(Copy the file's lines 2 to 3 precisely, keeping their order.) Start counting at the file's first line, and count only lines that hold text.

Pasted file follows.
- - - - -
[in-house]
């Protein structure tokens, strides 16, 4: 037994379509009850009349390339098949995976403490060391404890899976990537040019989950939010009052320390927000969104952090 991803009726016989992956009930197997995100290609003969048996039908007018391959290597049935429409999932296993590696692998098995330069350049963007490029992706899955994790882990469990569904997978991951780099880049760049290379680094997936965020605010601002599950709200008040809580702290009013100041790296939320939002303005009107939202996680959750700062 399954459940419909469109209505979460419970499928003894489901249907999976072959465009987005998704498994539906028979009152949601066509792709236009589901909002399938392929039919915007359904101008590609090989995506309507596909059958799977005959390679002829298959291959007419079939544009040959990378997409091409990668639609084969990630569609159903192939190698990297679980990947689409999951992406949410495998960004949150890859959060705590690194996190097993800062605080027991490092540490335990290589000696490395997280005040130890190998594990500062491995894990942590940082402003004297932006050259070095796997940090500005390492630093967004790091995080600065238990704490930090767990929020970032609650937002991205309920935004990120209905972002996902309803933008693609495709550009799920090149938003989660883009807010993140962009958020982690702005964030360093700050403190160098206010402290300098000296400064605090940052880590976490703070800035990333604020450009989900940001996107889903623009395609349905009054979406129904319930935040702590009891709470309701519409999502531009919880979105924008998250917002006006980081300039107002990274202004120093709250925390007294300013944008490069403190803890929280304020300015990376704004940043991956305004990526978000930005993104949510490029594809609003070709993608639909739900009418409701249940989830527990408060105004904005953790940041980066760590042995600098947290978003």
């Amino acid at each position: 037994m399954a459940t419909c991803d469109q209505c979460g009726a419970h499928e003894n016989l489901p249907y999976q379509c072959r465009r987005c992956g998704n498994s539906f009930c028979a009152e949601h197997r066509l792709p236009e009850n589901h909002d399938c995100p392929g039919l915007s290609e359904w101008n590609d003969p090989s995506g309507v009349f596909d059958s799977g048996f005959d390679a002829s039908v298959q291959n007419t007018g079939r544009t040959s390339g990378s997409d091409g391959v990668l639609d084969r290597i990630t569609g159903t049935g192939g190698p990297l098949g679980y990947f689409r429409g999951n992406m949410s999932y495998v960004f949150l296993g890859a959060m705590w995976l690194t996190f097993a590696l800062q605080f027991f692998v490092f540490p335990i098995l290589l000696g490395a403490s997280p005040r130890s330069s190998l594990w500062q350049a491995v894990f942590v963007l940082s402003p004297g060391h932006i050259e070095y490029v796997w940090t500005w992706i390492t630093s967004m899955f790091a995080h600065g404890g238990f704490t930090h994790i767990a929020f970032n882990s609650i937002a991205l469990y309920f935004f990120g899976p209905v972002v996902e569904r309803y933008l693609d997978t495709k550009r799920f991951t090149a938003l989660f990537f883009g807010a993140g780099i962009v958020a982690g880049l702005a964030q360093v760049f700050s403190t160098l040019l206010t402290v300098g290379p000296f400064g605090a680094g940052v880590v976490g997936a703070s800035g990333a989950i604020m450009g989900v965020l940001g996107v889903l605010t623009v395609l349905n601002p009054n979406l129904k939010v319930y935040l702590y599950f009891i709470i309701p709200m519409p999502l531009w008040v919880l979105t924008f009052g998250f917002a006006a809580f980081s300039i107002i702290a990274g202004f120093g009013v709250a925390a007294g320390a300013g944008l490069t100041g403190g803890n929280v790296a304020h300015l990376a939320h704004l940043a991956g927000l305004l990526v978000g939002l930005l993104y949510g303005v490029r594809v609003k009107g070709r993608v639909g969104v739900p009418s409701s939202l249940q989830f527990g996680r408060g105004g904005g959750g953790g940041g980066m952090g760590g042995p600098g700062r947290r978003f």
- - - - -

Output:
């Protein structure tokens, strides 16, 4: 037994379509009850009349390339098949995976403490060391404890899976990537040019989950939010009052320390927000969104952090 991803009726016989992956009930197997995100290609003969048996039908007018391959290597049935429409999932296993590696692998098995330069350049963007490029992706899955994790882990469990569904997978991951780099880049760049290379680094997936965020605010601002599950709200008040809580702290009013100041790296939320939002303005009107939202996680959750700062 399954459940419909469109209505979460419970499928003894489901249907999976072959465009987005998704498994539906028979009152949601066509792709236009589901909002399938392929039919915007359904101008590609090989995506309507596909059958799977005959390679002829298959291959007419079939544009040959990378997409091409990668639609084969990630569609159903192939190698990297679980990947689409999951992406949410495998960004949150890859959060705590690194996190097993800062605080027991490092540490335990290589000696490395997280005040130890190998594990500062491995894990942590940082402003004297932006050259070095796997940090500005390492630093967004790091995080600065238990704490930090767990929020970032609650937002991205309920935004990120209905972002996902309803933008693609495709550009799920090149938003989660883009807010993140962009958020982690702005964030360093700050403190160098206010402290300098000296400064605090940052880590976490703070800035990333604020450009989900940001996107889903623009395609349905009054979406129904319930935040702590009891709470309701519409999502531009919880979105924008998250917002006006980081300039107002990274202004120093709250925390007294300013944008490069403190803890929280304020300015990376704004940043991956305004990526978000930005993104949510490029594809609003070709993608639909739900009418409701249940989830527990408060105004904005953790940041980066760590042995600098947290978003």
């Amino acid at each position: 037994m399954a459940t419909c991803d469109q209505c979460g009726a419970h499928e003894n016989l489901p249907y999976q379509c072959r465009r987005c992956g998704n498994s539906f009930c028979a009152e949601h197997r066509l792709p236009e009850n589901h909002d399938c995100p392929g039919l915007s290609e359904w101008n590609d003969p090989s995506g309507v009349f596909d059958s799977g048996f005959d390679a002829s039908v298959q291959n007419t007018g079939r544009t040959s390339g990378s997409d091409g391959v990668l639609d084969r290597i990630t569609g159903t049935g192939g190698p990297l098949g679980y990947f689409r429409g999951n992406m949410s999932y495998v960004f949150l296993g890859a959060m705590w995976l690194t996190f097993a590696l800062q605080f027991f692998v490092f540490p335990i098995l290589l000696g490395a403490s997280p005040r130890s330069s190998l594990w500062q350049a491995v894990f942590v963007l940082s402003p004297g060391h932006i050259e070095y490029v796997w940090t500005w992706i390492t630093s967004m899955f790091a995080h600065g404890g238990f704490t930090h994790i767990a929020f970032n882990s609650i937002a991205l469990y309920f935004f990120g899976p209905v972002v996902e569904r309803y933008l693609d997978t495709k550009r799920f991951t090149a938003l989660f990537f883009g807010a993140g780099i962009v958020a982690g880049l702005a964030q360093v760049f700050s403190t160098l040019l206010t402290v300098g290379p000296f400064g605090a680094g940052v880590v976490g997936a703070s800035g990333a989950i604020m450009g989900v965020l940001g996107v889903l605010t623009v395609l349905n601002p009054n979406l129904k939010v319930y935040l702590y599950f009891i709470i309701p709200m519409p999502l531009w008040v919880l979105t924008f009052g998250f917002a006006a809580f980081s300039i107002i702290a990274g202004f120093g009013v709250a925390a007294g320390a300013g944008l490069t100041g403190g803890n929280v790296a304020h300015l990376a939320h704004l940043a991956g927000l305004l990526v978000g939002l930005l993104y949510g303005v490029r594809v609003k009107g070709r993608v639909g969104v739900p009418s409701s939202l249940q989830f527990g996680r408060g105004g904005g959750g953790g940041g980066m952090g760590g042995p600098g700062r947290r978003f």